The triggers are one of the features that have been altered since the Evil Shift design. The tension on the triggers has now seemingly been maxed out, leaving very little room for movement. This means that even the slightest press will count as a full input, which is perfect for certain games, like Call Of Duty, but can make other games impossible to play.
A key example of games that would be difficult to play with such triggers would be Halo 5. A range of weaponry, such as the Plasma Pistol, would be impossible to use in the correct way, due to it requiring players to charge up their shot. This isn’t something that couldn’t be done due to how extremely sensitive the triggers on the MASTERMOD Controller are. They’re certainly a game by game trial, but will be a positive addition to most FPS titles.
One issue I brought up to the team about the Evil Shift was the fact that the triggers may sometimes get stuck if pressed hard enough. This problem has been completely solved by the Evil Controllers MASTERMOD Controller, due to the triggers being restricted to only slight presses.
With most customised controllers, the thumbsticks are a key point. A range of sizes is important, but so is a range of designs. Back when the Evil Shift released, it came with three sets of thumbsticks ranging from small, medium and large sizes. This is once again the case with the MASTERMOD Controller. I was honestly expecting a range of variants for the thumbsticks, such as a domed, a indented and a rimmed, so them all being the same design but just in different sizes was slightly disappointing.
The thumbsticks are fully removable, to stop them accidentally coming off during gameplay. A common issue that was known with the Series 1 Elite Controllers. The thumbsticks are extremely easy to remove and attach, but may require some force when attaching the taller sticks. These sticks, as intended by their design, also don’t suffer with lean over time. Much like the Evil Shift, the thumbsticks are designed to go back to the very centre after every use, which is good for high sensitivity FPS gaming.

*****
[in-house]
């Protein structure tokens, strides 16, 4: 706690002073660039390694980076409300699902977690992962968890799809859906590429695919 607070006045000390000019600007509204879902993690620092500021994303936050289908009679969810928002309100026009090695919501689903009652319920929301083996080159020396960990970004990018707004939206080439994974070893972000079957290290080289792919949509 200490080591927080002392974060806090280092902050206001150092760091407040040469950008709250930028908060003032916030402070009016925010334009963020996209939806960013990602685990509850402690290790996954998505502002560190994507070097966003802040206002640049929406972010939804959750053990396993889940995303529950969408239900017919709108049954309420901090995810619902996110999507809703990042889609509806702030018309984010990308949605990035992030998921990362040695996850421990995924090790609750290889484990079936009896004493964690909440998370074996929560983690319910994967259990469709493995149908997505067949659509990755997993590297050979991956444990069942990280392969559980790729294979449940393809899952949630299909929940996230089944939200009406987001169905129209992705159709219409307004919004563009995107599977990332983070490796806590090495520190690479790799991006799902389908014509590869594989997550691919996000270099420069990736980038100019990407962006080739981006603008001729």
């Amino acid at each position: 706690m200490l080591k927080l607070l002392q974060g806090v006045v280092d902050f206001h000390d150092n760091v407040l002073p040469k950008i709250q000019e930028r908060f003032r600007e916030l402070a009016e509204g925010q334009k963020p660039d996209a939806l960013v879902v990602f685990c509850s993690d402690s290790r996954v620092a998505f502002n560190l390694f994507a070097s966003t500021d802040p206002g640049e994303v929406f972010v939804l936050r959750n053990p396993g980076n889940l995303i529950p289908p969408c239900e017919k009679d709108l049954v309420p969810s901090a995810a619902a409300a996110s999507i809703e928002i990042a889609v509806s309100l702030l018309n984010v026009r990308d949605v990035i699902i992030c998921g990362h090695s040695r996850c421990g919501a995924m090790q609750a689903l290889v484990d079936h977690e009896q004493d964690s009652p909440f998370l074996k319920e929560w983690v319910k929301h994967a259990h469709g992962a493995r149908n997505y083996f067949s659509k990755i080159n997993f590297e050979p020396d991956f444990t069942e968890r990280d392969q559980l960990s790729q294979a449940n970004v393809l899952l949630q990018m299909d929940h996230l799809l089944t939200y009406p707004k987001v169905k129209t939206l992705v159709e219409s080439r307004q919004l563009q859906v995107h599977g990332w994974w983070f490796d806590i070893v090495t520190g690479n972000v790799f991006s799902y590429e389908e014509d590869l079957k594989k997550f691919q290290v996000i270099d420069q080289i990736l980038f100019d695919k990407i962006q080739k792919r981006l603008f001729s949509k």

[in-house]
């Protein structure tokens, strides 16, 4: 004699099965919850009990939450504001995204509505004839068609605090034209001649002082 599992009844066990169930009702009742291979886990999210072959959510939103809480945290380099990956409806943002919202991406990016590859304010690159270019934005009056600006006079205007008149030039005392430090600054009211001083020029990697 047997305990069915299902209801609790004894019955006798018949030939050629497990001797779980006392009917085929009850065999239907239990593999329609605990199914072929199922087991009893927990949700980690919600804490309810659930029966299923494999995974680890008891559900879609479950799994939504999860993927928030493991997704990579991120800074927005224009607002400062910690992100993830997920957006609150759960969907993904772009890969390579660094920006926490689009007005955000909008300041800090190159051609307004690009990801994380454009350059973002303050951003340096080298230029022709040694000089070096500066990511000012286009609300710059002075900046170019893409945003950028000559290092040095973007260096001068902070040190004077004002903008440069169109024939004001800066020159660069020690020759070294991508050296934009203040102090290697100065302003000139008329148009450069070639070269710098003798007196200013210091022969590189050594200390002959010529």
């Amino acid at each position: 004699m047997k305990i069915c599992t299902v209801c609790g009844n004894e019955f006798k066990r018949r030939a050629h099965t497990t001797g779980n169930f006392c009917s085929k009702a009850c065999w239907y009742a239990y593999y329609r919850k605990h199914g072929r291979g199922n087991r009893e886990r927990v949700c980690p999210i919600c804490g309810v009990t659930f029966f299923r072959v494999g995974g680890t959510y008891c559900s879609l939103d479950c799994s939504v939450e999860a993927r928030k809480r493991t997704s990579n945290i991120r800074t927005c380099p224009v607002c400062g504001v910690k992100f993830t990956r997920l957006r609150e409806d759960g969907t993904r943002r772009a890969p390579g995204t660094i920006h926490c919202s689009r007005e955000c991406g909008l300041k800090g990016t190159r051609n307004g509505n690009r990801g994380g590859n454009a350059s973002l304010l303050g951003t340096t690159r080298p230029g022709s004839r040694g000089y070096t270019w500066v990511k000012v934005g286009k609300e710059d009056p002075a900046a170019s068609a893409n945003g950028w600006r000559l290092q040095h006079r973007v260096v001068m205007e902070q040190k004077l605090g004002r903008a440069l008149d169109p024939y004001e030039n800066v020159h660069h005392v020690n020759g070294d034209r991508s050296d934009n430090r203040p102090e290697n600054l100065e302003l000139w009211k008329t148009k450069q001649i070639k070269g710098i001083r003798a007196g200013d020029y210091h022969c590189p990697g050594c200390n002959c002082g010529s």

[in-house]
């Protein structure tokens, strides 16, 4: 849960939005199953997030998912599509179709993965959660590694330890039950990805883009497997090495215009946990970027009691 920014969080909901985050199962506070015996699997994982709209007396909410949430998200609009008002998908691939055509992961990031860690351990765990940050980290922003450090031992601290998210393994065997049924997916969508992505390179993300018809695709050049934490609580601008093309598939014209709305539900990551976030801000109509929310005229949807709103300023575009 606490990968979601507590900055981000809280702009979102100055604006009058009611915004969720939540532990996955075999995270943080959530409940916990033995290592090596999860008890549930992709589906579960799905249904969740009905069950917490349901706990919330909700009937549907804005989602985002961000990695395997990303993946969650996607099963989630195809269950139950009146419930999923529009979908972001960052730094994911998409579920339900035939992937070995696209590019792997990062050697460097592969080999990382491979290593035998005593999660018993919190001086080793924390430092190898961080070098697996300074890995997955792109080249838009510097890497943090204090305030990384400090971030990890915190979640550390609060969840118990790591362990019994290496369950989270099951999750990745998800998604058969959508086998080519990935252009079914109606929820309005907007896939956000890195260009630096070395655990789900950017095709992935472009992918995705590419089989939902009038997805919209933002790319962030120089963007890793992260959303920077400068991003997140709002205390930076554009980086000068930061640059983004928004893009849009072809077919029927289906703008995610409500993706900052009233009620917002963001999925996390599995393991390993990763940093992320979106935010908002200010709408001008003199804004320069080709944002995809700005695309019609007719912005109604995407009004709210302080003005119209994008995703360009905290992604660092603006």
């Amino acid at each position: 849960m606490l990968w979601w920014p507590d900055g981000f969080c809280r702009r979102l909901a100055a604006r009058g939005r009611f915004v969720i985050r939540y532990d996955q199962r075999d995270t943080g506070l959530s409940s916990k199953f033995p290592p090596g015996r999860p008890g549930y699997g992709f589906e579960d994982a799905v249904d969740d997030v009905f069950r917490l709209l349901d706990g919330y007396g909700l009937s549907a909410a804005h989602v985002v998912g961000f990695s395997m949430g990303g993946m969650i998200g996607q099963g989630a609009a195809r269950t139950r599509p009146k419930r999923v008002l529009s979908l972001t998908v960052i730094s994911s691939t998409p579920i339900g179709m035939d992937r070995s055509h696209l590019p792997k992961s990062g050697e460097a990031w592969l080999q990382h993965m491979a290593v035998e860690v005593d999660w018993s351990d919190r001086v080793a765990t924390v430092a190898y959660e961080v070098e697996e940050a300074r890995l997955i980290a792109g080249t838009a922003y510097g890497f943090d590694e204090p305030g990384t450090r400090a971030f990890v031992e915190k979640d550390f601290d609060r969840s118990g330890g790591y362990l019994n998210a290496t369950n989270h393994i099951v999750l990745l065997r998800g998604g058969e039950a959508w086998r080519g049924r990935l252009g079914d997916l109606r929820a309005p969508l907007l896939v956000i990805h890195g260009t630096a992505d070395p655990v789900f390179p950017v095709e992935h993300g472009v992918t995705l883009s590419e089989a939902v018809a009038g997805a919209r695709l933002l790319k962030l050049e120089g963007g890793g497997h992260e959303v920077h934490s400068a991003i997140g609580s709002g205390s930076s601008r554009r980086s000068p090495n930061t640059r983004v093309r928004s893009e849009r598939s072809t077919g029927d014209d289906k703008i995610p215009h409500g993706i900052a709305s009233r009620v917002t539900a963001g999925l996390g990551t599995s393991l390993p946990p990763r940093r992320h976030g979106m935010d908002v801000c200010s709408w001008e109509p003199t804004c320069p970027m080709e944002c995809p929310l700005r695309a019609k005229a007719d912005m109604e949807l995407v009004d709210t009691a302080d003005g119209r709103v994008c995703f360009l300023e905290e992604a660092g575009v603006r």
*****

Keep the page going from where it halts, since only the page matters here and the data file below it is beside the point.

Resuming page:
Along with their staple Evil Controllers logo on the thumbsticks, there isn’t a lot more to the design. Different colours and different patterns would be my next suggestion for the thumbsticks, as they seem to be one of the only areas of the MASTERMOD Controller that isn’t customisable.
The buttons of the Evil Controllers MASTERMOD Controller are one part that surprised me. Not due to the innovation, but due to the lack of it. This isn’t necessarily a bad thing, but I was expecting something different from such a unique controller. The buttons on the Evil Shift allowed half the travel time for button presses and had a click type feature to easily alert players of a successful input. All buttons, including the D-pad, seemed to lack any additional functionality on the MASTERMOD Controller. In fact, when comparing it to my standard Xbox One controller, I could not find any noticeable difference in button presses.
The click type buttons and half the travel time was certainly an amazing feature for the X Y A B buttons on the Evil Shift Controller, so it’s a shame to not have that as a feature here. It seems most of the focus for the MASTERMOD Controller went towards the customisation of gameplay and aesthetics, where as the Evil Shift Controller focused heavily on innovation.
All in all the Evil Controllers MASTERMOD Controller is nor better nor worse than the Evil Shift Controller. It’s simply different. It has evolved and upgraded some areas, such as the modded button combinations, additional physical instructions, packaging and customisation. I’d say the triggers, paddles and buttons have all been downgraded somewhat compared to the Evil Shift, but all in all it’s still a very good controller and fun to use. As far as usability goes, it’s less ideal for some games and more ideal for others, but has more customisation than the Evil Shift. As such I’d rate it at the same level in terms of value for money as the Evil Shift.
You can find more information about the MASTERMOD Controller on the Official Evil Controllers Website. The images used in this review were taken by myself. The controller was provided by Evil Controllers.